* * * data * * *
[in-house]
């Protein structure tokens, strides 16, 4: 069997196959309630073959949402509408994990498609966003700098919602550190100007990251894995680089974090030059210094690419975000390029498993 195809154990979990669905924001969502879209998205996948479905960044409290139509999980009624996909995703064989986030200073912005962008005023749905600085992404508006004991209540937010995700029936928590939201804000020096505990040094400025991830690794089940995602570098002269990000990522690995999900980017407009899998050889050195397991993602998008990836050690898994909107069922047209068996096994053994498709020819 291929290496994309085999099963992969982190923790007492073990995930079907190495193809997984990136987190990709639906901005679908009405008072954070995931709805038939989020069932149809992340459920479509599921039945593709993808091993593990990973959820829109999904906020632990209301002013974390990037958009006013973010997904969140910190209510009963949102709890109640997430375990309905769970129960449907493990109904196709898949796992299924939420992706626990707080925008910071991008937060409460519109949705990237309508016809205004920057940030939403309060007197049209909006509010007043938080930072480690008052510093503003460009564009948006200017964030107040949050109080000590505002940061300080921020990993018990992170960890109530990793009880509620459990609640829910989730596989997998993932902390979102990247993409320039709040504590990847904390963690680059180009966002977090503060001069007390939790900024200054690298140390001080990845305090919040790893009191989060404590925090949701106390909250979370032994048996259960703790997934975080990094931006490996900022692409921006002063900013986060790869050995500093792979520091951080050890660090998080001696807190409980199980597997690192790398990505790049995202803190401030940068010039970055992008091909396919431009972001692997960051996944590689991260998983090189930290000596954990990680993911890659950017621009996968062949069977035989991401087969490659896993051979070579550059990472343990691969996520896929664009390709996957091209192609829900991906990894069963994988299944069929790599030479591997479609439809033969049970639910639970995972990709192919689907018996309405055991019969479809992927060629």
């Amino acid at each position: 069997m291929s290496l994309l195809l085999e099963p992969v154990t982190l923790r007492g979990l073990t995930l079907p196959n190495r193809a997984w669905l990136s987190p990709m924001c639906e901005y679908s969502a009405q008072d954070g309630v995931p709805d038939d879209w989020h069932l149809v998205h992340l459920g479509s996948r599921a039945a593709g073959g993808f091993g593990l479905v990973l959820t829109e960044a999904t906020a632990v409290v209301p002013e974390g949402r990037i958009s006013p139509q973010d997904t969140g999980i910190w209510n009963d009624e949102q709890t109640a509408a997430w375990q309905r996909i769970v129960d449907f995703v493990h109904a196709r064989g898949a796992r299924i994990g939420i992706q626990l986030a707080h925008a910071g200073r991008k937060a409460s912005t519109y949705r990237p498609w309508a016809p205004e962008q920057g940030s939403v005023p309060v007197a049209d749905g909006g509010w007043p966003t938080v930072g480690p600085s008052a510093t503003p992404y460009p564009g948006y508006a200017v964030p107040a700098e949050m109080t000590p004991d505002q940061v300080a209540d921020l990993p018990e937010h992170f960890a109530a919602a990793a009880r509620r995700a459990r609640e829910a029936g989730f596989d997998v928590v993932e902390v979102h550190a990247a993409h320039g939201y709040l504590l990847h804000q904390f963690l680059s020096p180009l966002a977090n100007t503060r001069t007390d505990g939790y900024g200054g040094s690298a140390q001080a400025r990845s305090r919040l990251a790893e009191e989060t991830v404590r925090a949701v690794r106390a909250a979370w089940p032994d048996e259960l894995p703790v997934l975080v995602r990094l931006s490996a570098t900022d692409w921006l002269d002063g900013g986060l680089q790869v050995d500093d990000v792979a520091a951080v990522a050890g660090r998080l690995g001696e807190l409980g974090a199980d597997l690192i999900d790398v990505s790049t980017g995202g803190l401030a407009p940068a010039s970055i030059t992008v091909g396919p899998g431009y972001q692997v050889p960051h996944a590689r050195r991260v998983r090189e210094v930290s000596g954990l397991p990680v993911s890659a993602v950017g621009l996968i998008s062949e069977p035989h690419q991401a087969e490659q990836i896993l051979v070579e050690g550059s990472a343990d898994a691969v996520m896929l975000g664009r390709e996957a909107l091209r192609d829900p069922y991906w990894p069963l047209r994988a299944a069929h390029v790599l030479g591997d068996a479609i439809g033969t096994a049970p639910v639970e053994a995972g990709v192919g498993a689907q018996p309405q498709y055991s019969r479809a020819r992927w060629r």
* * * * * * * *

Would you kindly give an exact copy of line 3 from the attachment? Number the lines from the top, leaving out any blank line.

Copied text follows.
């Amino acid at each position: 069997m291929s290496l994309l195809l085999e099963p992969v154990t982190l923790r007492g979990l073990t995930l079907p196959n190495r193809a997984w669905l990136s987190p990709m924001c639906e901005y679908s969502a009405q008072d954070g309630v995931p709805d038939d879209w989020h069932l149809v998205h992340l459920g479509s996948r599921a039945a593709g073959g993808f091993g593990l479905v990973l959820t829109e960044a999904t906020a632990v409290v209301p002013e974390g949402r990037i958009s006013p139509q973010d997904t969140g999980i910190w209510n009963d009624e949102q709890t109640a509408a997430w375990q309905r996909i769970v129960d449907f995703v493990h109904a196709r064989g898949a796992r299924i994990g939420i992706q626990l986030a707080h925008a910071g200073r991008k937060a409460s912005t519109y949705r990237p498609w309508a016809p205004e962008q920057g940030s939403v005023p309060v007197a049209d749905g909006g509010w007043p966003t938080v930072g480690p600085s008052a510093t503003p992404y460009p564009g948006y508006a200017v964030p107040a700098e949050m109080t000590p004991d505002q940061v300080a209540d921020l990993p018990e937010h992170f960890a109530a919602a990793a009880r509620r995700a459990r609640e829910a029936g989730f596989d997998v928590v993932e902390v979102h550190a990247a993409h320039g939201y709040l504590l990847h804000q904390f963690l680059s020096p180009l966002a977090n100007t503060r001069t007390d505990g939790y900024g200054g040094s690298a140390q001080a400025r990845s305090r919040l990251a790893e009191e989060t991830v404590r925090a949701v690794r106390a909250a979370w089940p032994d048996e259960l894995p703790v997934l975080v995602r990094l931006s490996a570098t900022d692409w921006l002269d002063g900013g986060l680089q790869v050995d500093d990000v792979a520091a951080v990522a050890g660090r998080l690995g001696e807190l409980g974090a199980d597997l690192i999900d790398v990505s790049t980017g995202g803190l401030a407009p940068a010039s970055i030059t992008v091909g396919p899998g431009y972001q692997v050889p960051h996944a590689r050195r991260v998983r090189e210094v930290s000596g954990l397991p990680v993911s890659a993602v950017g621009l996968i998008s062949e069977p035989h690419q991401a087969e490659q990836i896993l051979v070579e050690g550059s990472a343990d898994a691969v996520m896929l975000g664009r390709e996957a909107l091209r192609d829900p069922y991906w990894p069963l047209r994988a299944a069929h390029v790599l030479g591997d068996a479609i439809g033969t096994a049970p639910v639970e053994a995972g990709v192919g498993a689907q018996p309405q498709y055991s019969r479809a020819r992927w060629r």